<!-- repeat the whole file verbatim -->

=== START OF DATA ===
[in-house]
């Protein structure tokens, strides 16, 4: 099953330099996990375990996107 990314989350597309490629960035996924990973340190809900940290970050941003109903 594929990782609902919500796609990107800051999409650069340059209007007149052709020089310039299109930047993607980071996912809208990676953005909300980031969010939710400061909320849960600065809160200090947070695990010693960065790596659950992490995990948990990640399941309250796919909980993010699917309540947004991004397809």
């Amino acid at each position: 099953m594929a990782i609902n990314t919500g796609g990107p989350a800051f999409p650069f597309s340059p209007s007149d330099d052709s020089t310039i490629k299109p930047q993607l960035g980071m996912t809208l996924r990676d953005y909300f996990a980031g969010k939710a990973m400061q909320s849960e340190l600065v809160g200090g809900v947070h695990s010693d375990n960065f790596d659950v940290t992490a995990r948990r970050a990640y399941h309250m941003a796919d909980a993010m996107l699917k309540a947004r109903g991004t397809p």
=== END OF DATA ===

[in-house]
């Protein structure tokens, strides 16, 4: 099953330099996990375990996107 990314989350597309490629960035996924990973340190809900940290970050941003109903 594929990782609902919500796609990107800051999409650069340059209007007149052709020089310039299109930047993607980071996912809208990676953005909300980031969010939710400061909320849960600065809160200090947070695990010693960065790596659950992490995990948990990640399941309250796919909980993010699917309540947004991004397809």
């Amino acid at each position: 099953m594929a990782i609902n990314t919500g796609g990107p989350a800051f999409p650069f597309s340059p209007s007149d330099d052709s020089t310039i490629k299109p930047q993607l960035g980071m996912t809208l996924r990676d953005y909300f996990a980031g969010k939710a990973m400061q909320s849960e340190l600065v809160g200090g809900v947070h695990s010693d375990n960065f790596d659950v940290t992490a995990r948990r970050a990640y399941h309250m941003a796919d909980a993010m996107l699917k309540a947004r109903g991004t397809p």